Please ensure Javascript is enabled for purposes of website accessibility

Here’s How Much Audit Fees Have Increased in the Last Twenty Years Making Us Wonder Why Salaries Didn’t Do the Same

Ideagen Audit Analytics has released “A Twenty-Year Review of Audit Fees,” an in-depth look at audit fee trends from 2002 to 2022 and there are some fun charts inside. Mainly we care about this one:

In FY2003, average audit fees were $681,000; in FY2022, this number was $2,243,000.

A few more factoids:

  • The average audit fees paid by SEC registrants reached an all-time high in FY2022 at $2,242,980—representing an 11% increase from FY2021
  • Average total fees paid grew nearly 10% in FY2022 to $2,702,922, the highest amount seen over the 20-year period.
  • Total audit fees reached nearly $16.8 billion in FY 2022, increasing 0.6% from FY2021
  • Audit fees paid to Big 4 firms account for 92% of all audit fees for SEC registrants paid in FY2022
  • Together, the average amount that SEC registrants paid for non-audit services increased in FY2022, reaching $459,942—representing a 3% increase
    from FY2021

Says the intro, audit fees paid to external auditors can be an indicator of audit complexity.

The intro also says:

Over the past 20 years, significant activity in the regulatory markets, both in the US and internationally, has affected audit fee and nonaudit fee trends. Accounting standards ASC 606 Revenue from Contracts with Customers, ASC 842 Leases, and ASC 326 Financial Instruments – Credit Losses required companies to change existing accounting and financial reporting standards. These new regulations likely contributed to rising audit fees in prior years. Accounting standards that became effective for entities post-FY2021 are refinements, with some new guidance for specific sub-topics under Business Combinations, Leases, and Earnings per Share. In response to these changes, auditors are required to implement new procedures to determine if the companies’ new policies adequately meet the standards.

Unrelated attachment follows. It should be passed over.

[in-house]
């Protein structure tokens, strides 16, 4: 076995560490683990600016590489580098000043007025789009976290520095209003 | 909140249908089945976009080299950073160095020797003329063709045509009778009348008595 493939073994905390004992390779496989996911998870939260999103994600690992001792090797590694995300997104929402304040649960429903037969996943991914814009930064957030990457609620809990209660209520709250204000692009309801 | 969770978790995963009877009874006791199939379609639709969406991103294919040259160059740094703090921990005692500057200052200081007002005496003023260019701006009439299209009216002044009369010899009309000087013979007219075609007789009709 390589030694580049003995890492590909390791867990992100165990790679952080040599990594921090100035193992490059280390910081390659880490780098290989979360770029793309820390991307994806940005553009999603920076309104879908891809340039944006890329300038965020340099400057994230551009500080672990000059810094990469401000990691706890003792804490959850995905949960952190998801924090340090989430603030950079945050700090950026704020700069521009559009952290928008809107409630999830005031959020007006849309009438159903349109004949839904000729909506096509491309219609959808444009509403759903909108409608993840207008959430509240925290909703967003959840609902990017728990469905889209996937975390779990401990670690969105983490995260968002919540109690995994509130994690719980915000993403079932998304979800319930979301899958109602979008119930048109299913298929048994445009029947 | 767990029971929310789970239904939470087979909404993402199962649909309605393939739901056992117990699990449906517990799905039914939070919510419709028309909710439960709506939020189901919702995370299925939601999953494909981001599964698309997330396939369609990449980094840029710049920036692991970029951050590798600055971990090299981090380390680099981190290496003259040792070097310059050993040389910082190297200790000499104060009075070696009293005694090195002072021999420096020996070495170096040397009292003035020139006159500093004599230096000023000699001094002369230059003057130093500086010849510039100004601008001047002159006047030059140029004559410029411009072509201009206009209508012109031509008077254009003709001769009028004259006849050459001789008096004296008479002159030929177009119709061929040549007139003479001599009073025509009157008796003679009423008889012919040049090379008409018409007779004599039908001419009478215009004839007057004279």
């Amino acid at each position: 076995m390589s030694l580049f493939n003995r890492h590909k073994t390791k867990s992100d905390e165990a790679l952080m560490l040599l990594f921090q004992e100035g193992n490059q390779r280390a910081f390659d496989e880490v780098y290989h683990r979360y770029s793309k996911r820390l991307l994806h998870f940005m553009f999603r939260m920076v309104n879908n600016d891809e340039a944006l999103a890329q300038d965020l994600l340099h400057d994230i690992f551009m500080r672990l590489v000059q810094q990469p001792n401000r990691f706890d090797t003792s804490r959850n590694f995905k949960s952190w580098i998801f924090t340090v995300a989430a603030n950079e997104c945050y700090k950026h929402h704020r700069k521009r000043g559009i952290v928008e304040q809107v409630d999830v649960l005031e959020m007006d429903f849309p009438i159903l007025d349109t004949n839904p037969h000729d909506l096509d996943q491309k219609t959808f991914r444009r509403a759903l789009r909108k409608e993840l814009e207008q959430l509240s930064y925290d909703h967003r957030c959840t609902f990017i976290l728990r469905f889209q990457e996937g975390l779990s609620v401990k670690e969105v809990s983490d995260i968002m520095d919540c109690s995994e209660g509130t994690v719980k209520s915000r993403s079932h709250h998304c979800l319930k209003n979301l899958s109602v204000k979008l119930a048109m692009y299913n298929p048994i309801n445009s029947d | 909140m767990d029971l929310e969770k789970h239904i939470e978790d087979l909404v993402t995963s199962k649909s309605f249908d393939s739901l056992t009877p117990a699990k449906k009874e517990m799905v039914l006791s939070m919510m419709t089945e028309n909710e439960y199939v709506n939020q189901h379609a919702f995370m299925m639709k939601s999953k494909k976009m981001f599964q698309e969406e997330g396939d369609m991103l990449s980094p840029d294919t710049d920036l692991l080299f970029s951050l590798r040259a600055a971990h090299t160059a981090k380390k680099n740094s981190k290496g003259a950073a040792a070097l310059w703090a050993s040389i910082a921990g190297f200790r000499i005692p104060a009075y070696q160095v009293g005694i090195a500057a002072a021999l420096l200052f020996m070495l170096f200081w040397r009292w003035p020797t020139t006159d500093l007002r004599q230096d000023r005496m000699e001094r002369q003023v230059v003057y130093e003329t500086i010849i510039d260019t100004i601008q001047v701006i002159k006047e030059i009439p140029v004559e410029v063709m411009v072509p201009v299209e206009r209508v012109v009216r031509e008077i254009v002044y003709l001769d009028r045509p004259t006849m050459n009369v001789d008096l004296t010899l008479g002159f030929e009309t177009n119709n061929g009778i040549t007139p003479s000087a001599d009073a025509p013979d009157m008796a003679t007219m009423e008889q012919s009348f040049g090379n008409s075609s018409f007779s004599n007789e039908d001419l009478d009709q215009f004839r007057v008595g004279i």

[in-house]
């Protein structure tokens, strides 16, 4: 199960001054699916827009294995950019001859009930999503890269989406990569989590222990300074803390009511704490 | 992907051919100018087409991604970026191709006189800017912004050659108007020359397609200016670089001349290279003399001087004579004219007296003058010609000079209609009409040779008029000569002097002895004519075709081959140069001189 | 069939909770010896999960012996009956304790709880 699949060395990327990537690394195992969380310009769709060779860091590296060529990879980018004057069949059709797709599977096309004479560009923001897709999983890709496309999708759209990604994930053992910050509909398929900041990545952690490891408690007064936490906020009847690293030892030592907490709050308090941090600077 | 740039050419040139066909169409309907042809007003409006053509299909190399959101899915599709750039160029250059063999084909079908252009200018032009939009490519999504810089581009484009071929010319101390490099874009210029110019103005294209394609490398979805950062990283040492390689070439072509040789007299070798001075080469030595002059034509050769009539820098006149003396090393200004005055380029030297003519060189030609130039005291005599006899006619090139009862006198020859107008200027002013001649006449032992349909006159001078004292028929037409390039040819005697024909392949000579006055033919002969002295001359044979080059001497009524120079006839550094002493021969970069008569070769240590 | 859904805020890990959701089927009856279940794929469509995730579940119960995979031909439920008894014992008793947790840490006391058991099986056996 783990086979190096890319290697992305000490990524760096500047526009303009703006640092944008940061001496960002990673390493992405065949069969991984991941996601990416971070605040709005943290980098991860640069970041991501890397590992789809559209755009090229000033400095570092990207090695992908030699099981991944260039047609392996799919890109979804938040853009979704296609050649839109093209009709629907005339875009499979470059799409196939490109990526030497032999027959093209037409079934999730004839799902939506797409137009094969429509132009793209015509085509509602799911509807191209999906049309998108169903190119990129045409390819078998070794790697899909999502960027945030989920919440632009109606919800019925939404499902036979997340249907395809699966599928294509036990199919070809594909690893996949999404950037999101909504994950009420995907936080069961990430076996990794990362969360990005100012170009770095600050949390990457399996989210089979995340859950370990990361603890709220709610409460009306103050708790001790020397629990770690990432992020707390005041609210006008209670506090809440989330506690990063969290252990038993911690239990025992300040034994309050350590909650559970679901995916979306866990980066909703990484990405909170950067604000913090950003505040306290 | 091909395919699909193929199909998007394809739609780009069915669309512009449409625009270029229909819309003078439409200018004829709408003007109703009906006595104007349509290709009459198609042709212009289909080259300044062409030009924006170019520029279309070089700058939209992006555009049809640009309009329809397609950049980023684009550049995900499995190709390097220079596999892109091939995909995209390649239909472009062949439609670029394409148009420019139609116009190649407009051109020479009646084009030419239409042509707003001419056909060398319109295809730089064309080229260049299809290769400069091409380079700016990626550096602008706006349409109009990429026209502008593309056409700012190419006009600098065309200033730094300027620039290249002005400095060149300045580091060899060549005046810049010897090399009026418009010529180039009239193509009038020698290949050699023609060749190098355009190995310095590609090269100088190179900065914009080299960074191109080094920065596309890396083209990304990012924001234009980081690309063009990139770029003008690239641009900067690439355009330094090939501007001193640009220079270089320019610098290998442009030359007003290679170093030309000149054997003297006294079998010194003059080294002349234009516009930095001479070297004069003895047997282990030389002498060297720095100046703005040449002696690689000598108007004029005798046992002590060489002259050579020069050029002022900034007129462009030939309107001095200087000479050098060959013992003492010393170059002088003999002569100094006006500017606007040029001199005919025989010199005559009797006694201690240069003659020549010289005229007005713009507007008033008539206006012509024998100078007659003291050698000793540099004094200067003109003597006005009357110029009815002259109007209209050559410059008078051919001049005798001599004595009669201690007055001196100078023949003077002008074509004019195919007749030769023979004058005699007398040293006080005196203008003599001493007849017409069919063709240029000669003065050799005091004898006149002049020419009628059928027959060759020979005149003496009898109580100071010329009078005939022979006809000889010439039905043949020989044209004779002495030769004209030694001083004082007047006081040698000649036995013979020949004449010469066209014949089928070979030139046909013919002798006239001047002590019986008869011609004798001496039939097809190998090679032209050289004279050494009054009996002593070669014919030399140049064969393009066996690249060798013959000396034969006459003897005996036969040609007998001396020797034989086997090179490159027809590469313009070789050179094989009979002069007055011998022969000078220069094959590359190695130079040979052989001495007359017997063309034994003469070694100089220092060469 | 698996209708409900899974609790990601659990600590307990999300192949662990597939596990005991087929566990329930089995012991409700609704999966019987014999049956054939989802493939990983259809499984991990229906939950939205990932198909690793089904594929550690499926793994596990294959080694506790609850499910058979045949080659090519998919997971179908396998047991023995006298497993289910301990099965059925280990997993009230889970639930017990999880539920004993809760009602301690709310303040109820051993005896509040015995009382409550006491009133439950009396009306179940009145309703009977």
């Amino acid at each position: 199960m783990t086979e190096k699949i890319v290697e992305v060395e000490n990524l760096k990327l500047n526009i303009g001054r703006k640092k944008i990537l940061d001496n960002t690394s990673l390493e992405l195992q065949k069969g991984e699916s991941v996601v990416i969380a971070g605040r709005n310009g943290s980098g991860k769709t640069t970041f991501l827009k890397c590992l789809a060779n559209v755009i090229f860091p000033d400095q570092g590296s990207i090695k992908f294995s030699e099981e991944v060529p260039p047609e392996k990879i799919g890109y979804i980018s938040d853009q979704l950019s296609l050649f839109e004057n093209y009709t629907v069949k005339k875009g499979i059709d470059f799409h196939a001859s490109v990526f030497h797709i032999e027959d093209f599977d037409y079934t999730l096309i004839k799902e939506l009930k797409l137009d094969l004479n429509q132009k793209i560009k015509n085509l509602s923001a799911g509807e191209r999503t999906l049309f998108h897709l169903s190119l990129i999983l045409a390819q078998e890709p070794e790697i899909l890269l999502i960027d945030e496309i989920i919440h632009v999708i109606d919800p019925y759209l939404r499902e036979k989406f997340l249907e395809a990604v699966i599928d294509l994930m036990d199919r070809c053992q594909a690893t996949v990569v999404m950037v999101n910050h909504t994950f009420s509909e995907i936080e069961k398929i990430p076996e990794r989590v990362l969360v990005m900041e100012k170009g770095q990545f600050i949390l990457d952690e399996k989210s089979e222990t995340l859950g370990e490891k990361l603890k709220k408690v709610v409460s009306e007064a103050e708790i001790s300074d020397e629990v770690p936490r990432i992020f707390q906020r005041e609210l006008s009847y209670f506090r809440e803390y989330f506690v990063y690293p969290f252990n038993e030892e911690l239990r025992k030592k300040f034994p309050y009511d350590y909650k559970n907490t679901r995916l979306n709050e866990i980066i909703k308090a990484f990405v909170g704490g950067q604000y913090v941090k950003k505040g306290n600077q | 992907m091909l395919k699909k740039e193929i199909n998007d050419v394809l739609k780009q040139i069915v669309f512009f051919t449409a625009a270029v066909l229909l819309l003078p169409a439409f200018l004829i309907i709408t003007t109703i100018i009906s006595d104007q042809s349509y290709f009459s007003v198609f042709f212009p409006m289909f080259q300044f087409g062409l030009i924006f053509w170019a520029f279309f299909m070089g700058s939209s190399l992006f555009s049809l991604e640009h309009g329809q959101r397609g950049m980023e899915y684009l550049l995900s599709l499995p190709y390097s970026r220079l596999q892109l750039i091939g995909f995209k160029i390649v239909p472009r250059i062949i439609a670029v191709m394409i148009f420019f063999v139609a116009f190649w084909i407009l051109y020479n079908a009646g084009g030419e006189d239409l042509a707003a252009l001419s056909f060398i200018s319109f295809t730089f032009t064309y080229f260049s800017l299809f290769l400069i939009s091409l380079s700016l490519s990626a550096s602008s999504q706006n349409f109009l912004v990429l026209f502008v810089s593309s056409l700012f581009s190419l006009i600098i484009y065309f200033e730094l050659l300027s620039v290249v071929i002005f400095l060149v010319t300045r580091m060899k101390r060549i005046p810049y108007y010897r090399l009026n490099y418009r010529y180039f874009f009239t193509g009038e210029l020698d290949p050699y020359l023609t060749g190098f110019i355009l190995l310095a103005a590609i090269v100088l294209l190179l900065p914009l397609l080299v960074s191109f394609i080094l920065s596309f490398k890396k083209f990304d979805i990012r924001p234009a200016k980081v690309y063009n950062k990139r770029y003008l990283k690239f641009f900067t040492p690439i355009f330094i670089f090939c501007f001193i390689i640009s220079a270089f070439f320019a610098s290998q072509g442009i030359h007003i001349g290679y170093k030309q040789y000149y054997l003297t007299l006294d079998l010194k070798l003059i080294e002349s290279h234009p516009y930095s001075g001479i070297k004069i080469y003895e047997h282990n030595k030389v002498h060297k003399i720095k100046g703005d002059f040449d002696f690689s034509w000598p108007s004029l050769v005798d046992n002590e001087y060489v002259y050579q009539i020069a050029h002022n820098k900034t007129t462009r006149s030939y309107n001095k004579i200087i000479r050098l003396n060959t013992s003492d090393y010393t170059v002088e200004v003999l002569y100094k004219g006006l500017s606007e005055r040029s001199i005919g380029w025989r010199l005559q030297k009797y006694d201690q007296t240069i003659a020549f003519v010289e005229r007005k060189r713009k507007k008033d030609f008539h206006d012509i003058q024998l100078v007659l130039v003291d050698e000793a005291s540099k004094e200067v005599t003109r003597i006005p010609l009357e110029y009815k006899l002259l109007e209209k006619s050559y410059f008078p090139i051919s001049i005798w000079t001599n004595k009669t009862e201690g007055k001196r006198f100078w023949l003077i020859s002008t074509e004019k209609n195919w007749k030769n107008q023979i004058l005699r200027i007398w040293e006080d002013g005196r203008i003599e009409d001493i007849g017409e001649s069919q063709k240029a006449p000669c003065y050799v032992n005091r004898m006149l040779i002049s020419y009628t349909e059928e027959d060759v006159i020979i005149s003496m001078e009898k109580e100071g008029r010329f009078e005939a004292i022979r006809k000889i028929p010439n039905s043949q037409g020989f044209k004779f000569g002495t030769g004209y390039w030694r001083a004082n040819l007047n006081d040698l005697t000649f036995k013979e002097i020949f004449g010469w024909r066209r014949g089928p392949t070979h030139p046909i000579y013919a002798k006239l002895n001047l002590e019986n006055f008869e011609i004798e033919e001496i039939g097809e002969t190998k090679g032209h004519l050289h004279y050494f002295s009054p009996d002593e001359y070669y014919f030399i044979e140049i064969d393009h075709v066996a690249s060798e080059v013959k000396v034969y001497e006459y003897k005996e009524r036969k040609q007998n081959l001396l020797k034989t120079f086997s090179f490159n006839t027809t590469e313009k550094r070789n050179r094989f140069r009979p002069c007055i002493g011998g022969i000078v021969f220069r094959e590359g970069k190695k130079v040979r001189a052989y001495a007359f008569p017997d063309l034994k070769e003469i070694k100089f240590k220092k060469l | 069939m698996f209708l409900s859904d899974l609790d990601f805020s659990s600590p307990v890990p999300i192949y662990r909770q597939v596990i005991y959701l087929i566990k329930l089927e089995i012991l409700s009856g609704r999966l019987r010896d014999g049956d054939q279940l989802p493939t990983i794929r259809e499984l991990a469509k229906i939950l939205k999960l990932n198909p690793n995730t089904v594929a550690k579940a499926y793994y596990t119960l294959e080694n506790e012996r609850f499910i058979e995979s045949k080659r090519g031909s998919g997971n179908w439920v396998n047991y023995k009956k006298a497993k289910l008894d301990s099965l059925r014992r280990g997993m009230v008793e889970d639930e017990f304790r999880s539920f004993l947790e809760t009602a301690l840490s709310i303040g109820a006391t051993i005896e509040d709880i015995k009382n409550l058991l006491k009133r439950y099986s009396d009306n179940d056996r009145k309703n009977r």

Increases in audit complexity resulted in additional effort from external auditors. Higher-risk audits require more auditor resources (hours, personnel, specialists, etc.) to reduce audit risk to an acceptable level.

Ah, so now we begin to understand why there’s less “busy season” and more “just busy.”

Fewer companies disclose audit fees paid to external auditors compared to the peak in 2006 when 10,912 companies did so. In 2022, only 7,279 companies disclosed how much they’re paying for audits. God bless Ideagen Audit Analytics.

Who took home the most in audit fees in 2022? That’s what we’re all here for right? PwC. Followed by EY, Deloitte, and then KPMG predictably coming in fourth.

FY2022 Auditor Rankings
Rank Firm Audit fees in millions
1 PwC $4,664.9
2 EY $4,272.2
3 Deloitte $3,809.1
4 KPMG $2,737.9
5 Grant Thornton $309.5
6 BDO USA $242.4
7 Marcum $126.9
8 RSM $95.4
9 Crowe $63.4
10 Moss Adams $49.1

There’s a bunch of other stuff in the report like a breakdown of audit fees by industry (Transportation & Communication is highest, Agriculture lowest), quite a bit on Marcum’s favorite topic SPACs, US versus foreign filers, and even auditor ranking by audit fees per million of client revenue (EisnerAmper takes #1 there). You can snag the full report from IAA here.